A new neuromorphic approach could make future robots smarter

Scientists have harnessed neuromorphic computing to maintain robots that learn about new objects after they have been implemented.

For the uninitiated, neuromorphic computing replicates the neural structure of the human brain to create algorithms that can deal with the uncertainties of the natural world.

Intel Labs has developed one of the most remarkable architectures in the field: Loihi neuromorphic chip.

greetings humanoids

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Loihi is made up of around 130,000 artificial neurons, which send information to each other through a “spiking” neural network (SNN). The chips had already powered a variety of systemsfrom an intelligent artificial skin to an electronic “nose” that recognizes the odors emitted by explosives.

Intel Labs introduced another application this week. The investigative unit joined with the Italian Institute of Technology and the Technical University of Munich to implement Loihi in a new continuous learning approach for robotics.

interactive learning

The method targets systems that interact with environments without constraints, such as future robotic assistants for healthcare and manufacturing.

Existing deep neural networks can have problems with object learning in these scenarios, as they require extensive and well-prepared training data, and careful training on the new objects they encounter. The new neuromorphic approach aims to overcome these limitations.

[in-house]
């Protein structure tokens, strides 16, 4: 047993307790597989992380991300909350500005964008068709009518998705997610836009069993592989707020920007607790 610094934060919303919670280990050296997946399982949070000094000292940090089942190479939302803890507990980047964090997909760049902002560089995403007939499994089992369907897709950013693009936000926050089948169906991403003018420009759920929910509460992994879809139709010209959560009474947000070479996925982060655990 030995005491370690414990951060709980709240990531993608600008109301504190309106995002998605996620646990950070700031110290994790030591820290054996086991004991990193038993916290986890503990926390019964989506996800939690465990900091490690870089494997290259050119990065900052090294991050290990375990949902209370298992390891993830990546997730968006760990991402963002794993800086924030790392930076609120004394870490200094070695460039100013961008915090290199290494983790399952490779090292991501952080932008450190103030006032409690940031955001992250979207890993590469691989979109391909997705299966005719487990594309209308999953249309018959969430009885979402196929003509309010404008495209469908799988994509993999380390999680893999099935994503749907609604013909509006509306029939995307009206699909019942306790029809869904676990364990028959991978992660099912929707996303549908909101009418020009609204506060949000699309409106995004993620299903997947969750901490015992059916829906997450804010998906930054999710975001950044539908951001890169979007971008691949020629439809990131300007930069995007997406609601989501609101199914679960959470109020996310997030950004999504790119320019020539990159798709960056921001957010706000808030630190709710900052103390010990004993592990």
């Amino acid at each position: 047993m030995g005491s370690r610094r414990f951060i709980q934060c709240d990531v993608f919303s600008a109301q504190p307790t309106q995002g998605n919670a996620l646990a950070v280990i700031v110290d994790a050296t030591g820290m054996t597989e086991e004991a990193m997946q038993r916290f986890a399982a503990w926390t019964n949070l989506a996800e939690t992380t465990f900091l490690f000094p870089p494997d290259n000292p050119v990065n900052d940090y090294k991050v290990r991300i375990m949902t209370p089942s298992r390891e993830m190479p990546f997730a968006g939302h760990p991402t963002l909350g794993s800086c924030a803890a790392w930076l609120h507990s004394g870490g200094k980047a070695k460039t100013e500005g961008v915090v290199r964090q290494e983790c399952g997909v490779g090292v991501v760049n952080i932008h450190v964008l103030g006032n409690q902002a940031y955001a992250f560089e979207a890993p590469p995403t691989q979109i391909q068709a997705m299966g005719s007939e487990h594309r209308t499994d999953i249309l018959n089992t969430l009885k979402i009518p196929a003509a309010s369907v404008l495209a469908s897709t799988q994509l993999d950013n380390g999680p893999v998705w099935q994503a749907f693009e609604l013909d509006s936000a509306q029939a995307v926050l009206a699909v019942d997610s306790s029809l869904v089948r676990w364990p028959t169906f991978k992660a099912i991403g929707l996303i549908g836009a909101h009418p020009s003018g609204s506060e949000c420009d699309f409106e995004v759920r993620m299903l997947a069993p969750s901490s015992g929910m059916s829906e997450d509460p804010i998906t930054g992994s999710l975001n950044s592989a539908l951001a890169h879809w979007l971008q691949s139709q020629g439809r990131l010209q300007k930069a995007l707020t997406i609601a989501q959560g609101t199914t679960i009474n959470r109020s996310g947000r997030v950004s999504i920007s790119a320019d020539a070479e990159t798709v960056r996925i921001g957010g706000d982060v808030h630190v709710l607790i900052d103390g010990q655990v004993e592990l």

The researchers first implemented a SNN in Loihi. this architecture localizes learning to a single layer of plastic synapses. It also accounts for different views of objects by adding new neurons on demand.

As a result, the learning process develops autonomously while interacting with the user.

neuromorphic simulations

The team tested their approach in a simulated 3D environment. In this configuration, the robot actively detects objects by moving an event-based camera that works as its eyes.

The camera sensor “sees” objects in a way inspired by tiny fixation eye movements called “microsaccades.” If the object you see is new, the SNN representation is learned or updated. If the object is known, the network recognizes it and provides feedback to the user.

In a simulated configuration, the robot actively detects objects by moving its eyes (event-based camera or dynamic vision sensor), generating